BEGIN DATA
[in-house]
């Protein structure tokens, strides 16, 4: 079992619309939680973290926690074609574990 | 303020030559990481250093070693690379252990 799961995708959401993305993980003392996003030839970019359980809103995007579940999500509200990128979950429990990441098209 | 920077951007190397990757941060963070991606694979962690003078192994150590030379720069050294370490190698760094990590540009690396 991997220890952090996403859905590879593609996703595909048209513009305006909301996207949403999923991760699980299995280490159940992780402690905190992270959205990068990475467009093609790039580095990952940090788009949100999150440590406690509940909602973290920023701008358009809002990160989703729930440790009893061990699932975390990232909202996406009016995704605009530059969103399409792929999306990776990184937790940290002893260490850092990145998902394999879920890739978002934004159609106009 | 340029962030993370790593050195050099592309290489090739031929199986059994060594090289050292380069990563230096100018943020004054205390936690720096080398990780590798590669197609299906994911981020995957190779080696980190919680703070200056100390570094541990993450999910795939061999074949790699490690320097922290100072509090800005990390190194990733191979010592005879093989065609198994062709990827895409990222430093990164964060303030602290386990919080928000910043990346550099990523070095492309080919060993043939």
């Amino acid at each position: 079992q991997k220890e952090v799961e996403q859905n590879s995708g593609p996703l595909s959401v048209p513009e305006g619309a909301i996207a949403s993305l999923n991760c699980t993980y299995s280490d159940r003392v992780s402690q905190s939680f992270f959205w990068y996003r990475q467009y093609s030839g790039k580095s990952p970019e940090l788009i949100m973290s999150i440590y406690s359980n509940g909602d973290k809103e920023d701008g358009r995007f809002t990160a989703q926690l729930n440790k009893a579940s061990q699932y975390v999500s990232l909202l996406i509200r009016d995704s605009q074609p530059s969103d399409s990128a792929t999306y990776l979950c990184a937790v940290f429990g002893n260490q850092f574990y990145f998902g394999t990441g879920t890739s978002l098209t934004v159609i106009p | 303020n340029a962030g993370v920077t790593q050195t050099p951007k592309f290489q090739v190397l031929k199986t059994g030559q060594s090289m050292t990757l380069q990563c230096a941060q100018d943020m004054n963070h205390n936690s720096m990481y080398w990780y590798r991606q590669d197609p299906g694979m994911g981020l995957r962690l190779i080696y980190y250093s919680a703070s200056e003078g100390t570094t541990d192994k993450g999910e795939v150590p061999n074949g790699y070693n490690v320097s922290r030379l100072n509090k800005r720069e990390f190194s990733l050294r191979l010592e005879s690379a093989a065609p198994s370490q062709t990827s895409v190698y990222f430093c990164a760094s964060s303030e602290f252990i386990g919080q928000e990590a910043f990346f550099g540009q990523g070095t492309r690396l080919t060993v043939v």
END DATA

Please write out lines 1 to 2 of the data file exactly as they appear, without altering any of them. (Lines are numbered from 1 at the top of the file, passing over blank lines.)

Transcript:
[in-house]
């Protein structure tokens, strides 16, 4: 079992619309939680973290926690074609574990 | 303020030559990481250093070693690379252990 799961995708959401993305993980003392996003030839970019359980809103995007579940999500509200990128979950429990990441098209 | 920077951007190397990757941060963070991606694979962690003078192994150590030379720069050294370490190698760094990590540009690396 991997220890952090996403859905590879593609996703595909048209513009305006909301996207949403999923991760699980299995280490159940992780402690905190992270959205990068990475467009093609790039580095990952940090788009949100999150440590406690509940909602973290920023701008358009809002990160989703729930440790009893061990699932975390990232909202996406009016995704605009530059969103399409792929999306990776990184937790940290002893260490850092990145998902394999879920890739978002934004159609106009 | 340029962030993370790593050195050099592309290489090739031929199986059994060594090289050292380069990563230096100018943020004054205390936690720096080398990780590798590669197609299906994911981020995957190779080696980190919680703070200056100390570094541990993450999910795939061999074949790699490690320097922290100072509090800005990390190194990733191979010592005879093989065609198994062709990827895409990222430093990164964060303030602290386990919080928000910043990346550099990523070095492309080919060993043939």